Top 11 Women in Enterprise Networking
Identifying female role models in the technology sector is important for so many reasons, the most important being that female representation in IT is severely lacking. A 2017 survey by ISACA “The Future Tech Workforce: Breaking Gender Barriers” found that 87% of respondents were concerned about the low numbers of women in the technology sector; the survey documents that men outnumber women in the industry across all levels.
The tech sector, however, has certainly had outstanding female leaders – pioneers in technology largely forgotten – including Ada Lovelace, a very early computer programmer who lived from 1812-1852, and Joan Clarke, a mathematician from the early twentieth century who worked alongside Alan Turing.
Indeed, today, there are notable female leaders in enterprise networking opening up the sector to others and serving as examples of leaders in the industry. Here is our top pick of 11 women in enterprise networking today.
Padmasree Warrior (@Padmasree)
Padmasree has had an illustrious career working with Motorola for 23 years before becoming the first-ever CTO of Cisco. She has since become CEO for smart car industry leaders NIO. Forbes named Warrior as one of the “The World’s 100 Most Powerful Women.” Padmasree is a regular conference speaker and recently spoke at RSA. You can watch her keynote speech on “Women of Vision”.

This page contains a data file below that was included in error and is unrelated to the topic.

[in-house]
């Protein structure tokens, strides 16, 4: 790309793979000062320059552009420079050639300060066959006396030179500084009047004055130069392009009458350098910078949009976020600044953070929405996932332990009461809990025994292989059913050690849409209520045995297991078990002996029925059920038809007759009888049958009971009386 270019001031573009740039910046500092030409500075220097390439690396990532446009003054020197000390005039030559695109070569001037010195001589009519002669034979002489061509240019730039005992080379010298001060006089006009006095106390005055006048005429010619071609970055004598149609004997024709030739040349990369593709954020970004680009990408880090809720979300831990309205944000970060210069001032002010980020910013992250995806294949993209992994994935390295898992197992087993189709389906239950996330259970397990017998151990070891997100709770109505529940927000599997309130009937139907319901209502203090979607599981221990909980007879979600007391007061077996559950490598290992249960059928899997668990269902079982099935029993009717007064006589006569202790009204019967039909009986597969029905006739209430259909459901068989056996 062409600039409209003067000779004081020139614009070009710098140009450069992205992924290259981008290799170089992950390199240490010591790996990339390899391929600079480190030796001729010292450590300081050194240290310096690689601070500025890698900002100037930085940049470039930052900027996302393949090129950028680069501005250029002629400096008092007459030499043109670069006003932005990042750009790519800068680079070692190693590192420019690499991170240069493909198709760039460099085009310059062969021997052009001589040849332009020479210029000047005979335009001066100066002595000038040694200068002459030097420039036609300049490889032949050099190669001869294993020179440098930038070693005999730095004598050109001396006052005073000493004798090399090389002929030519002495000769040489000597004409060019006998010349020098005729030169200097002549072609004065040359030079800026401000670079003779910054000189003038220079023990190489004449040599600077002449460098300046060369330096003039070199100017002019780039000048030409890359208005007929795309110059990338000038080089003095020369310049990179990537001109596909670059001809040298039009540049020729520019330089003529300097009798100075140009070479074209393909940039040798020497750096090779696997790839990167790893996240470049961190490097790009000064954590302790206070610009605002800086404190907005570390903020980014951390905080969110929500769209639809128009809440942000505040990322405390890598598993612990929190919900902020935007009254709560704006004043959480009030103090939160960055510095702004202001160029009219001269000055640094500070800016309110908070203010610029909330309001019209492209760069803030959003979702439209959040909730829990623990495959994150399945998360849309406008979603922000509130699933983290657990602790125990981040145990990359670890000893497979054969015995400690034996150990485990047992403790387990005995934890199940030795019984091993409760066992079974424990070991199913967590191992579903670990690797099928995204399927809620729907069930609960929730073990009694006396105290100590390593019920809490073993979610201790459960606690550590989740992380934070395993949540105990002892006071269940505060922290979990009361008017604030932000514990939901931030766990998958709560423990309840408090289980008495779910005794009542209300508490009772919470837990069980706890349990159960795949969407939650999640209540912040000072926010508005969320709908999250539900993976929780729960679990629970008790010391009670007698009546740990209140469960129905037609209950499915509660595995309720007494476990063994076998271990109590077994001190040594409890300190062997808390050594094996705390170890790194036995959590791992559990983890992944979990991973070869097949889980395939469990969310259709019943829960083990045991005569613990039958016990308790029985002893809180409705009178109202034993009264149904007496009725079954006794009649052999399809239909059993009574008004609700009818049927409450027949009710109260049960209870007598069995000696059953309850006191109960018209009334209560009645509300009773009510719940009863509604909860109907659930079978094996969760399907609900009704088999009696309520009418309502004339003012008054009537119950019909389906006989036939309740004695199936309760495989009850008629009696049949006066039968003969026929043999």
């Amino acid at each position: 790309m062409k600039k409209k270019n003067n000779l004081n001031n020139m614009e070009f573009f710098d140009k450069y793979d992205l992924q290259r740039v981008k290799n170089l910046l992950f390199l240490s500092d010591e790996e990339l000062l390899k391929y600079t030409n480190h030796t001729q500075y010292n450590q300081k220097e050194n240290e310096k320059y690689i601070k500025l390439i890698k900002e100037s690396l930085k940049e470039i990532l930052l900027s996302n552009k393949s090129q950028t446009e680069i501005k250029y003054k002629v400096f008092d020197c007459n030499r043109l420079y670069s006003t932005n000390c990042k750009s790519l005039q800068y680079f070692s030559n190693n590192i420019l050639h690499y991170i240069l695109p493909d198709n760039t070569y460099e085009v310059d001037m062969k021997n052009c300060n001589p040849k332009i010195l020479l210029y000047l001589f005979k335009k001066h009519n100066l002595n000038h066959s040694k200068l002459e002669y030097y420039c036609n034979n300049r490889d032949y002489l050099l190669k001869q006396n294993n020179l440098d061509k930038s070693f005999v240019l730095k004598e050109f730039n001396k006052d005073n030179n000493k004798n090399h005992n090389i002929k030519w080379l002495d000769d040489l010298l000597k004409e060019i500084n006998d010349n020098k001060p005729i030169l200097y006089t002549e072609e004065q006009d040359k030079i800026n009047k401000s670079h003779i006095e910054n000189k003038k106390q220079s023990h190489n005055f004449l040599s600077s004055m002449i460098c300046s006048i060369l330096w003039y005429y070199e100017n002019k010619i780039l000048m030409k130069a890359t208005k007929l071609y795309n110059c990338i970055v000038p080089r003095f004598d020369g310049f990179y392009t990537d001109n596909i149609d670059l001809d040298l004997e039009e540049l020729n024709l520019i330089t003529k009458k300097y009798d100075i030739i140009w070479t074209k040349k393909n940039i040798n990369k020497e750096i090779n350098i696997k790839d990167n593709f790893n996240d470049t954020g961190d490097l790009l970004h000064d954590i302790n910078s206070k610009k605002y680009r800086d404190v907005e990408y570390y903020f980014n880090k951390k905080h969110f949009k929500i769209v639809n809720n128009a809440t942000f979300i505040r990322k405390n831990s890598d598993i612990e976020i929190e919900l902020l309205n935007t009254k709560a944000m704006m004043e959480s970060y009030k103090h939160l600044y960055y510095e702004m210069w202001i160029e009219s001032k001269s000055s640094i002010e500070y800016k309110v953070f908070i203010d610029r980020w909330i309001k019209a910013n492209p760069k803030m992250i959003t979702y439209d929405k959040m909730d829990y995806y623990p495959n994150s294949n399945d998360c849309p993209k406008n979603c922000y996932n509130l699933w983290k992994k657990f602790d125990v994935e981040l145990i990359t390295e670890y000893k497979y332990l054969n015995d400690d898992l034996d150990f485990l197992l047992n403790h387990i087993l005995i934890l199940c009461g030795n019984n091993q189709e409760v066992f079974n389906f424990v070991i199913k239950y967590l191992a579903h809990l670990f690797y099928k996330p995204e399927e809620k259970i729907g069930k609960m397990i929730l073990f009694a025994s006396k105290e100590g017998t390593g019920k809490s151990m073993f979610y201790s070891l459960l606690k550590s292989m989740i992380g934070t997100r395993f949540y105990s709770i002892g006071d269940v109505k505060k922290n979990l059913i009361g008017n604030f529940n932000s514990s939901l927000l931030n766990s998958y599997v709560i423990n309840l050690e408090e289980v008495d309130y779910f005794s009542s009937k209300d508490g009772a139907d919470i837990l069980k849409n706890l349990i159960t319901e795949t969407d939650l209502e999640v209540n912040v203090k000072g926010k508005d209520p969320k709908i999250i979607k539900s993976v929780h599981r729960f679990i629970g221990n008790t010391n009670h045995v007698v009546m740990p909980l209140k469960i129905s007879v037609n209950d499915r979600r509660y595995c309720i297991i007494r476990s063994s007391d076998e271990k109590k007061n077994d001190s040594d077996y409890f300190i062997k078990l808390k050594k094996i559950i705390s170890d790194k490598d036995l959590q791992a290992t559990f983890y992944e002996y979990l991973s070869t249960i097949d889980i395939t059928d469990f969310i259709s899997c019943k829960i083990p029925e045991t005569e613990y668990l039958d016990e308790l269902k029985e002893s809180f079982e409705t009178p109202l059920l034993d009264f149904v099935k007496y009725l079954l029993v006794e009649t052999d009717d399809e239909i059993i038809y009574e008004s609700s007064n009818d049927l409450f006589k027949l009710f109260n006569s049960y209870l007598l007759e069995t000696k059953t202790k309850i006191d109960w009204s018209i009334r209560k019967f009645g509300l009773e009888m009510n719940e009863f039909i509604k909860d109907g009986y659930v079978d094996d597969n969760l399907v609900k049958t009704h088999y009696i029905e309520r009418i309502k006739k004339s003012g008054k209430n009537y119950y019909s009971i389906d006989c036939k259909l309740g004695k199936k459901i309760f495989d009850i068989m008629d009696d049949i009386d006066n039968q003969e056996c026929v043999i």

Denise Fishburne (@DeniseFishburne)
Denise Fishburne, also known as “Fish” works as a solution architect at Cisco’s PoV Services and is a keen troubleshooter. In her blog, “Networking with Fish” she writes about IWAN and security and has networking videos with networking “how-to’s” and troubleshooting tips.
Michele Chubirka (@MrsYisWhy)
Michele, also known as “Mrs. Y” is a security architect, analyst, and researcher. She has expertise in SDN, virtualization, microservices, and cloud. Michele has been an author and broadcaster on enterprise networking podcast network, Packet Pushers. She writes regular blog posts for her blog Post Modern Security about security and enterprise networking. Her latest blog Five Stages of Cloud Grief is well worth a read. Stage three of cloud grief is, “Anger – IT staff shows up at all-hands meeting with torches and pitchforks demanding the CIO’s blood and demanding to know if there will be layoffs.”